Large Oil Stains On Your Parking Lot? Sealcoat It Soon

If your customers complain about the oil-stained appearance of your asphalt parking lot, you may pressure wash your lot to remove the stains. But if pressure washing doesn't make your lot look better, sealcoat it instead. Sealcoating helps repair chemically-stressed asphalt pavement right away. Learn more about chemically-stressed asphalt pavement and how sealcoating repairs it below.

What's Happening With Your Parking Lot?

The asphalt surface of your parking lot can take a beating throughout the year. Not only does your parking lot face hot temperatures and heavy rainfalls during the year, but it also experiences a great deal of chemical stress from your customers' vehicles. 

The chemicals from your visitors' vehicles can also break down and erode the surface of your lot. Motor oil and other engine fluids can leave behind dark stains or discoloration on your pavement as they dry in the hot sun. The stains may show up worse on faded asphalt pavement.    

Chemical stress can prematurely age and damage your parking lot before its time. If you allow a paving contractor to add a protective layer of sealcoat over the surface of your parking lot, you may be able to keep it from succumbing to chemical stress. 

Who Can Sealcoat Your Parking Lot?

Before a paving contractor sealcoats the surface of your lot, they must evaluate the overall condition of your lot first. Chemicals aren't the only things that can compromise the surface of your lot. Heat, weather, and moisture can also cause fade and degrade asphalt. A contractor will need to ensure chemical stress is the only problem your parking lot has right now.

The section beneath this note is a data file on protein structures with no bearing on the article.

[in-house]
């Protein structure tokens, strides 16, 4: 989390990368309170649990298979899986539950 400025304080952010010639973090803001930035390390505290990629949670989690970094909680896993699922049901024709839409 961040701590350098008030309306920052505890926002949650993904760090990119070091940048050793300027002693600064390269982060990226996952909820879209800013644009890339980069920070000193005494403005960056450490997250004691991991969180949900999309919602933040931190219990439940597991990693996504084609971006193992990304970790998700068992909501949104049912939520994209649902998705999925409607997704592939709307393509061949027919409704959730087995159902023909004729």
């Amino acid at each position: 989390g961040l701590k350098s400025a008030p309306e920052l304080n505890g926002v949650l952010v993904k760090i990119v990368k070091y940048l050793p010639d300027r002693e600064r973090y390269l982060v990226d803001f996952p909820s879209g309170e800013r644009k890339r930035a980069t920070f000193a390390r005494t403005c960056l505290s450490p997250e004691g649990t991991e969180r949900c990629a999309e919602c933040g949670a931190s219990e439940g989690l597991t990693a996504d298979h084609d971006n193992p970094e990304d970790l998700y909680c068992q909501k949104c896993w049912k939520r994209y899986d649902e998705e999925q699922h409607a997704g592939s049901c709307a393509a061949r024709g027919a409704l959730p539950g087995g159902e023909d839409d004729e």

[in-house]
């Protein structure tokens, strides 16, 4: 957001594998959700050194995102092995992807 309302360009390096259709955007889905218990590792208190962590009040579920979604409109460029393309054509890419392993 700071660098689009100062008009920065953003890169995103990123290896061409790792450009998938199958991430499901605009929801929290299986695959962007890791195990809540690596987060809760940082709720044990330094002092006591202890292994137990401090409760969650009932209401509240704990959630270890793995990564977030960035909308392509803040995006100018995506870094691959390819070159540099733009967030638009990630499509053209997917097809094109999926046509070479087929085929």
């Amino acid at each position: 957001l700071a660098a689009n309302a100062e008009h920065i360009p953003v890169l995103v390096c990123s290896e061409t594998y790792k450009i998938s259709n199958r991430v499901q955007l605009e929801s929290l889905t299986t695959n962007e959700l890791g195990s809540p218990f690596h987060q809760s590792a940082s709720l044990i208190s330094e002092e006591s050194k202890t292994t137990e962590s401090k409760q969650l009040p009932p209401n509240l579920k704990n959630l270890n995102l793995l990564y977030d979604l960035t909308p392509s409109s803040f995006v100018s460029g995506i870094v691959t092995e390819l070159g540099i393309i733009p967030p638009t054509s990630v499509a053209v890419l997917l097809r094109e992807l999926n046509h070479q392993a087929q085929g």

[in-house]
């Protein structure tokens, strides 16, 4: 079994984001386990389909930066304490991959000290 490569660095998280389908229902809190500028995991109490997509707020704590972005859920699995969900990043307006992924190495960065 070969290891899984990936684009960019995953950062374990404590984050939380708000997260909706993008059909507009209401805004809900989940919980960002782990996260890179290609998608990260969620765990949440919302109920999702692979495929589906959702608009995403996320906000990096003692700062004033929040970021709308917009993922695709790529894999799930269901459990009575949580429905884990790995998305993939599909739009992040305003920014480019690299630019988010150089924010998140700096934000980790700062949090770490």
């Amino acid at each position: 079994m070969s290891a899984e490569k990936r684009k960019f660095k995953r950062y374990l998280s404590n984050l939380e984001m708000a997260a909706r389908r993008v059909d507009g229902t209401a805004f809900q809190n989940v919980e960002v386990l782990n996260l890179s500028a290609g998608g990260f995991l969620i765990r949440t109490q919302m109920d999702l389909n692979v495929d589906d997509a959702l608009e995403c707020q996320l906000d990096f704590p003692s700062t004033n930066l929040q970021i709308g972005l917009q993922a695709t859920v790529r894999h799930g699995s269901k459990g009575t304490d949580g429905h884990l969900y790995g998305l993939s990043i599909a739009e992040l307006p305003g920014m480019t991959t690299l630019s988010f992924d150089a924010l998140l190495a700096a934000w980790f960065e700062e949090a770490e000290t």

If chemical damage is the only problem your lot has, a contractor can go ahead and prepare it for sealcoating. A paver will generally clean the surface of the pavement prior to sealing it. Dirty pavement can prevent sealcoat from adhering to it properly. 

A contractor may also need to add filler to your lot before they seal it. Filler helps cover up small cracks and other defects in pavement. A paving contractor may need to use large amounts of filler to repair the potholes in your lot.

Finally, a contractor will apply several layers of sealcoat to the surface of your lot. The layers must go on thick to successfully repair your lot. If your lot needs additional layers of sealcoat, a contractor will let you know before they apply it. 

A contractor will also offer you tips on how to maintain your lot after they sealcoat it, including how to clean your lot during the year. If necessary, a contractor can clean your lot for you.

Learn more about asphalt sealcoating by contacting a company near you.